Pho is basically chicken noodle soup, only better. When I lived in Chicago, there was a block of pho shops walking distance from my apartment, and on cold winter nights, I craved the giant steaming bowl of comfort with a passion. Pho broth is slightly sweet and deeply savory, the rice noodles are delightfully chewy and slurp-able, and the garnishes make it customizable. This dish’s origins may make it seem exotic or intimidating, but the flavor is mild and highly addictive.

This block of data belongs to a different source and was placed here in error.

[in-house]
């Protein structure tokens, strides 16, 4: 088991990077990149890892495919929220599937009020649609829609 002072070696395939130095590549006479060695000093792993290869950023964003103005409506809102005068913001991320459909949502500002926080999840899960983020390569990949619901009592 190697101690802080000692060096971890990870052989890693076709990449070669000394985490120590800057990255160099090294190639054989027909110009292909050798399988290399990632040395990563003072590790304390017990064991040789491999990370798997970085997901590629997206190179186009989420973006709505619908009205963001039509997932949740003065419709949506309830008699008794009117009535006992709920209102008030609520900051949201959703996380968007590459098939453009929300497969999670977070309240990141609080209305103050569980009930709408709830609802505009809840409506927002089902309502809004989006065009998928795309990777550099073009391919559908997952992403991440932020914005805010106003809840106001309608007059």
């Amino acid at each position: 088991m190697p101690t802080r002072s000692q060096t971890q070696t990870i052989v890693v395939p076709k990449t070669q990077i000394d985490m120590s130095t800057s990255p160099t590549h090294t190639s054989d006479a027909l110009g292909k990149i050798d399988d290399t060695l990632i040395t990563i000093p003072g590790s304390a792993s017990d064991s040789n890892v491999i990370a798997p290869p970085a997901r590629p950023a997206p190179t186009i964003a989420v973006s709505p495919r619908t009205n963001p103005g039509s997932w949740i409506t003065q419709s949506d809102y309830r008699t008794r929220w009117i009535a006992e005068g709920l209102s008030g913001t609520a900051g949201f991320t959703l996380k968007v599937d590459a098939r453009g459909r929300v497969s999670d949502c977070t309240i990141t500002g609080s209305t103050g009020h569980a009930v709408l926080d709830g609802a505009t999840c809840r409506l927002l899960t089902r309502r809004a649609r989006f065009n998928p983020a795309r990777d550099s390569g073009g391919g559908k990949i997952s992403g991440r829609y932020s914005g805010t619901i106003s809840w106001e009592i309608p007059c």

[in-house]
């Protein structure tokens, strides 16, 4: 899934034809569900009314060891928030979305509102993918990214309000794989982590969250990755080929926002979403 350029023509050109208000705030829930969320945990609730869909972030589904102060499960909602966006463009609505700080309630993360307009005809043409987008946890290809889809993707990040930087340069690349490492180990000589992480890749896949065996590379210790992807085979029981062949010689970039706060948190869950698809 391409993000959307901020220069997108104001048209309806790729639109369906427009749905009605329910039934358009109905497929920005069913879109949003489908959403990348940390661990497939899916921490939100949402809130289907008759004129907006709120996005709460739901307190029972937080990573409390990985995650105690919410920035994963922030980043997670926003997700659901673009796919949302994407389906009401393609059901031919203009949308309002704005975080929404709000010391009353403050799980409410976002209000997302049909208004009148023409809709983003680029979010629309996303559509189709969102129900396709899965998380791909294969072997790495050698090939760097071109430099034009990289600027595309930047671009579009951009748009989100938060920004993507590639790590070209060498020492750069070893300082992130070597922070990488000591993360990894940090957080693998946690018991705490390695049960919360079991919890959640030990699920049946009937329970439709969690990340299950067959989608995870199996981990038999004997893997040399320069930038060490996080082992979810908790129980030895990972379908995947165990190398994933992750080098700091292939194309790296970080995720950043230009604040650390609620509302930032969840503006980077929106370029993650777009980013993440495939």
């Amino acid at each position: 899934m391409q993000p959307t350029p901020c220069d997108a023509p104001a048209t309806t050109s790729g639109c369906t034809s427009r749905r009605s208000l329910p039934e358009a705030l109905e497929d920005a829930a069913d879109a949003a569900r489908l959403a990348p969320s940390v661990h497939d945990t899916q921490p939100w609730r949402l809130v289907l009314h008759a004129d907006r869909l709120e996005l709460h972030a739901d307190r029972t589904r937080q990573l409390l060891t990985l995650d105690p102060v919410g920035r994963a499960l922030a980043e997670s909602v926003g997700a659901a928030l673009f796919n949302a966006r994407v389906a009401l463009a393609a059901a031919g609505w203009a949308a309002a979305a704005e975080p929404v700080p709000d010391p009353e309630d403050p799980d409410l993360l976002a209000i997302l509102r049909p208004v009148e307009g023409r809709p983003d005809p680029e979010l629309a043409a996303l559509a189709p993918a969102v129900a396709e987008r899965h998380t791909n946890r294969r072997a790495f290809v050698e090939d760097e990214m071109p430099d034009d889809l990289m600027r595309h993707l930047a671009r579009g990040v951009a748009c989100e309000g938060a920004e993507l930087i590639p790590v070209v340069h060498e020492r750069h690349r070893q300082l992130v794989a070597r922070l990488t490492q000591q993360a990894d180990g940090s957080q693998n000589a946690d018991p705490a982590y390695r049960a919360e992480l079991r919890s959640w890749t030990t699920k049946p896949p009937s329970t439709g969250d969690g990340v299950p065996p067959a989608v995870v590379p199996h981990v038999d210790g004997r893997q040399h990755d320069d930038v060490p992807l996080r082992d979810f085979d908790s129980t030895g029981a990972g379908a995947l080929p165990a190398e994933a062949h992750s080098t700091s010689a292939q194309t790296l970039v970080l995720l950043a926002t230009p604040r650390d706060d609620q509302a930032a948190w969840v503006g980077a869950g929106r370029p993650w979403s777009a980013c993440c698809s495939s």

This recipe is easy to adapt: if you don’t have anise you could add a few cloves instead; if you don’t have rice noodles you could easily replace them with cooked ramen or even spaghetti—just make sure you undercook them by a minute or too so they don’t get mushy in the hot broth. Traditional pho broth is made with a long list of spices, but you can create a very tasty version with a much more minimal approach. If you’d like to make a more complicated variation, see the tip section below.
Pro tip: For a richer flavor, add 1 stick of cinnamon, 1 teaspoon whole fennel seeds, and 4 whole cloves to broth mixture before cooking.